Open Society Institute

Open Society Institute
Open Society Foundations
Osi logo.jpg
Founder(s) George Soros
Founded 1993
Location New York, New York
Key people George Soros, Chairman
Aryeh Neier, President
Stewart J. Paperin, Executive Vice President

The Open Society Institute (OSI), renamed in 2011 to Open Society Foundations, is a private operating and grantmaking foundation started by George Soros, aimed to shape public policy to promote democratic governance, human rights, and economic, legal, and social reform. On a local level, OSF implements a range of initiatives to support the rule of law, education, public health, and independent media. At the same time, OSF works to build alliances across borders and continents on issues such as combating corruption and rights abuses.

One of the aims of the OSF is the development of civil society organizations (e.g., charities, community groups and trade unions) to encourage participation in democracy and society.



Open Society Institute was created in 1993 by investor George Soros to support his foundations in Central and Eastern Europe and the former Soviet Union. On May 28, 1984 Soros signed the contract between the Soros Foundation (New York) and the Hungarian Academy of Sciences, the founding document of the Soros Foundation Budapest. [1]This was followed by several foundations in the region to help countries move away from communism. In August 2010, Open Society Initiative changed its name to Open Society Foundations to better reflect its role as funder for civil society groups around the world. OSF has expanded the activities of the Soros Foundations network to other areas of the world where the transition to democracy is of particular concern. The Soros Foundations network has nodes in more than 60 countries, including the United States. OSF projects include the National Security and Human Rights Campaign that opposes detention of unprivileged combatants and the Lindesmith Center and others dealing with drug reform.


Related initiatives include the Open Society Initiative for West Africa (OSIWA) and the Open Society Initiative for Southern Africa (OSISA). Recent efforts have included those that have met with controversy, including an effort in East Africa aimed at spreading human rights awareness among prostitutes in Uganda and other East African nations, which was not received well by the Ugandan authorities, who considered it an effort to legalize and legitimize prostitution.[2] Other initiatives includes: AfriMAP; Arts & Culture Program; Americas Quarterly; Burma Project/Southeast Asia Initiative; Central Eurasia Project; Central Eurasia Project; Closing the Addiction Treatment Gap; Documentary Photography Project; Early Childhood Program; East East Program: Partnership Beyond Borders; Education Support Program; EUMAP; Global Drug Policy Program; Information Program; International Higher Education Support Program; Latin America Program; Local Government & Public Service Reform Initiative; Media Program; Middle East & North Africa Initiative; Open Society Fellowship; OSI-Baltimore; OSI-Brussels; OSI-Washington, D.C.; Public Health Program; Roma Initiatives; Scholarship Programs; Special Initiatives; Think Tank Fund[3]; Turkmenistan Project; U.S. Programs; Women's Program; the Youth Initiative[4]; the International Migration Initiative; and Policy Matters Ohio.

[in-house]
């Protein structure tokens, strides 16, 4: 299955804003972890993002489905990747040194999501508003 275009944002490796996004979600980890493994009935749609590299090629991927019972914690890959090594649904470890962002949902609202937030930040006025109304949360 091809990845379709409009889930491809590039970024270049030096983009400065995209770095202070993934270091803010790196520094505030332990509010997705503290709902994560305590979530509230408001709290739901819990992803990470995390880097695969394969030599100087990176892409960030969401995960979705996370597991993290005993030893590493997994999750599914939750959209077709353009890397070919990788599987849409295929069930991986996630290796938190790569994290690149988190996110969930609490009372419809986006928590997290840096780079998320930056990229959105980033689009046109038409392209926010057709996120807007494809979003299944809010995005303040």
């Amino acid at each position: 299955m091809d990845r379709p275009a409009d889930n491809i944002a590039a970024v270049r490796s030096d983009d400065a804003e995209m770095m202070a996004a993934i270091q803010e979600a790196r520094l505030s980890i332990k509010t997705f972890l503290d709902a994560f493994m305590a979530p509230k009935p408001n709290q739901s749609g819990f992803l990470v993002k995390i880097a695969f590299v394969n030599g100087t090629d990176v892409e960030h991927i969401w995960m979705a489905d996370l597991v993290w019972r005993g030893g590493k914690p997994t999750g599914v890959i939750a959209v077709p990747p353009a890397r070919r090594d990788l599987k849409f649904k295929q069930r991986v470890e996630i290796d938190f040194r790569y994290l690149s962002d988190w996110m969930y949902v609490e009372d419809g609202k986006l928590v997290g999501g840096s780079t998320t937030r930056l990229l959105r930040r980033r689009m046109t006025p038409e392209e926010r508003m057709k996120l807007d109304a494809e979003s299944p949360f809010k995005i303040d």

See also


  1. ^ Nóvé Béla TÉNY/SOROS$FILE/T%C3%A9ny_soros.pdf
  2. ^ BBC NEWS | Africa | Uganda prostitute workshop banned
  3. ^
  4. ^

Further reading

  • Thomas Carothers (1999) Aiding Democracy Abroad: The Learning Curve, Washington DC., Carnegie Endowment for International Peace, 1999.
  • Nicolas Guilhot, ‘Reforming the World: George Soros, ‘Global capitalism and the philanthropic management of the social sciences’, Critical Sociology, 2007.
  • Andrea Krizsán and Viola Zentai (eds) Reshaping Globalization: Multilateral Dialogues and New Policy Initiatives, Budapest, Central European University Press, 2003.
  • Thomas Palley, ‘The Open Institute and Global Social Policy’, Global Social Policy, 3(1) 2003: 17-18.
  • Joan Roelofs, Foundations and Public Policy: The Mask of Pluralism, Albany, SUNY, 2003.
  • Diane Stone, “Market Principles, Philanthropic Ideals and Public Service Values: The Public Policy Program at the Central European University”, PS: Political Science and Politics, July 2007: 545—551

External links

Wikimedia Foundation. 2010.

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